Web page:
The incident prompted Mead Johnson to voluntarily recall the batch in March 2002, according to the CDC’s report. It also heightened awareness among formula makers, said Susan Ricker, Mead Johnson’s director of global quality services.
“The industry started working with the regulators and the health officials worldwide to make sure that new and effective standards for Cronobacter testing were in place,” Ricker said in a telephone interview.
Mead Johnson now performs 2,300 “quality-control checks” on formula, including tests for nutritional quality and microbiological contamination mandated by U.S. and international standards, according to Ricker. The company samples 300 grams of each batch for Cronobacter contamination, equipment is washed regularly and there’s a system in place to identify “critical control points” whe re bacteria could enter.
“Once we have released a batch, we are stating it is safe for our consumers,” Ricker said.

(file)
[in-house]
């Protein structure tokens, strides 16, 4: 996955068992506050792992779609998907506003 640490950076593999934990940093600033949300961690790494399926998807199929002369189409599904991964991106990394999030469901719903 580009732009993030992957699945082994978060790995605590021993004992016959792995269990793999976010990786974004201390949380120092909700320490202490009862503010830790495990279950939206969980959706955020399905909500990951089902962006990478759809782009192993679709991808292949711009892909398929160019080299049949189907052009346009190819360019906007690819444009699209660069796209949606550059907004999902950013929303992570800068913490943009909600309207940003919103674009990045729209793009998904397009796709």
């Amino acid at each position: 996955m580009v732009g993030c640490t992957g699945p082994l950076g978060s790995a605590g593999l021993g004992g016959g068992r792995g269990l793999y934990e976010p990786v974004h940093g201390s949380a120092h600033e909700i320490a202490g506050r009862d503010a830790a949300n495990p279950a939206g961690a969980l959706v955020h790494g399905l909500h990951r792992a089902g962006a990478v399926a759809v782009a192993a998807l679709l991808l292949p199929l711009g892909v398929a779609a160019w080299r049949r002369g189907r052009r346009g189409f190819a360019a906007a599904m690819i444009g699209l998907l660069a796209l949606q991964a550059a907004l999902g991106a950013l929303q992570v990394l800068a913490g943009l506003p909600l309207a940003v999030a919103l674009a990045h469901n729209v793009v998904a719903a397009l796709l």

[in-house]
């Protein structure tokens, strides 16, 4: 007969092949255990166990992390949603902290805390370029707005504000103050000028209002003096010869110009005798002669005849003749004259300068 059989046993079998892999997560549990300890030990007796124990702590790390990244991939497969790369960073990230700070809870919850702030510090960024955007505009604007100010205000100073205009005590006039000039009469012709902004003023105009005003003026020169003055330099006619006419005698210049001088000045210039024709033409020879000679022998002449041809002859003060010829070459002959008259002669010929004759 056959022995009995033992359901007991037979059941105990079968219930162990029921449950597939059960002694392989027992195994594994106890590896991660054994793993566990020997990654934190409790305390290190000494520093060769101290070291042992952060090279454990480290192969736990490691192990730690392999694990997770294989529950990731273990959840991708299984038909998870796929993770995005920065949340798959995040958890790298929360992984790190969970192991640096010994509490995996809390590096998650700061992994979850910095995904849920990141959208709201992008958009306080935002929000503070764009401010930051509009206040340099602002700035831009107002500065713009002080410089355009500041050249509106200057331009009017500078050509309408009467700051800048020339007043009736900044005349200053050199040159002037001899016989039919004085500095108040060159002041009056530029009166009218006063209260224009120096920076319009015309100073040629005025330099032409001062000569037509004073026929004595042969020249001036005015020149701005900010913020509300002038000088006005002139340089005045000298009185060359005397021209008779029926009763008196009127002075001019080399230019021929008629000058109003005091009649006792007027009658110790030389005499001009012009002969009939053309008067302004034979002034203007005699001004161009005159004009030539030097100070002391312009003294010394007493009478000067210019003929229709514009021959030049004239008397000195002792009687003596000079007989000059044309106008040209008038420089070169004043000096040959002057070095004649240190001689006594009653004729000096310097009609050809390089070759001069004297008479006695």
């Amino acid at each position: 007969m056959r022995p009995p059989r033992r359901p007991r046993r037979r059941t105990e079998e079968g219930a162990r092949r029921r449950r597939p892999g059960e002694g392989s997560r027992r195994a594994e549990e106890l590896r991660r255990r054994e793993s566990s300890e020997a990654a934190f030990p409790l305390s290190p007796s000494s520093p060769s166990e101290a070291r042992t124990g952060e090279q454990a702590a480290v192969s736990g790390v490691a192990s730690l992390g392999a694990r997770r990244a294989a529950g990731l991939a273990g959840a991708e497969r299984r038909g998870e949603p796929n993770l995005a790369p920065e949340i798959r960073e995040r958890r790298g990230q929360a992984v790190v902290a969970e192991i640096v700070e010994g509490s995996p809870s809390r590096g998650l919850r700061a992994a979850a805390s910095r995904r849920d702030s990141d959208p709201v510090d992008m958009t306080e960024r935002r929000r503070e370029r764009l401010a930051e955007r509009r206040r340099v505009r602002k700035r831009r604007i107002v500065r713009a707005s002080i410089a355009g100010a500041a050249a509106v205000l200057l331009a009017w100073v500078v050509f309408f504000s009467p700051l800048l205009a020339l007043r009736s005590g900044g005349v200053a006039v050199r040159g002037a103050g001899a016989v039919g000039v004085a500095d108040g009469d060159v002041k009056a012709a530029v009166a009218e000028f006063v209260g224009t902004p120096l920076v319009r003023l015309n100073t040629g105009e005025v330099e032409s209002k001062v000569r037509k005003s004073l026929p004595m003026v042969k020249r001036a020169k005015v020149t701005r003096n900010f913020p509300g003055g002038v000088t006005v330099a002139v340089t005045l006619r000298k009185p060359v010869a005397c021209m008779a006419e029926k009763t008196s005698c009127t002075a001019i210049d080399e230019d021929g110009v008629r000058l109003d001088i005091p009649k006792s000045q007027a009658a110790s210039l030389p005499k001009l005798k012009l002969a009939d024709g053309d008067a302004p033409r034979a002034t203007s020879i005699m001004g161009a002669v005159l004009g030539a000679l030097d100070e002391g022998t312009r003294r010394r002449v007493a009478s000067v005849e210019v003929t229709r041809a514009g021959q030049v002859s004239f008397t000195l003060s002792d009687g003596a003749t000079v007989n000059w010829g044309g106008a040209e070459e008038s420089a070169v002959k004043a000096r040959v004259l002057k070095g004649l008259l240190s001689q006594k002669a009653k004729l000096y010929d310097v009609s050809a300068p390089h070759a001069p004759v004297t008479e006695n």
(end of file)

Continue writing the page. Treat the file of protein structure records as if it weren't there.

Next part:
The Glenview, Ill.-based company also takes steps to educate consumers about safety, said Chris Perille, company spokesman, in an email.
All labels indicate that powdered formulas aren’t sterile and shouldn’t be fed to premature infants or those with immune problems unless under medical supervision, he said. The labels also cover proper hygiene, use and storage.
The bacteria, when found, usually will have infected babies that are premature or have weak immune systems, said Mary Alice Smith, a toxicologist at the University of Georgia.
“It does seem to be the very young infants that are most susceptible to it,” said Smith, who has studied the bacterial infection and has received research funding from Mead Johnson.
The blood brain barrier in newborn babies, as well as parts of the gastrointestinal tract, may not be fully developed, making them more susceptible to the bacteria than older children and adults, Smith said.
Stephanie Armour in Washington contributed to this report..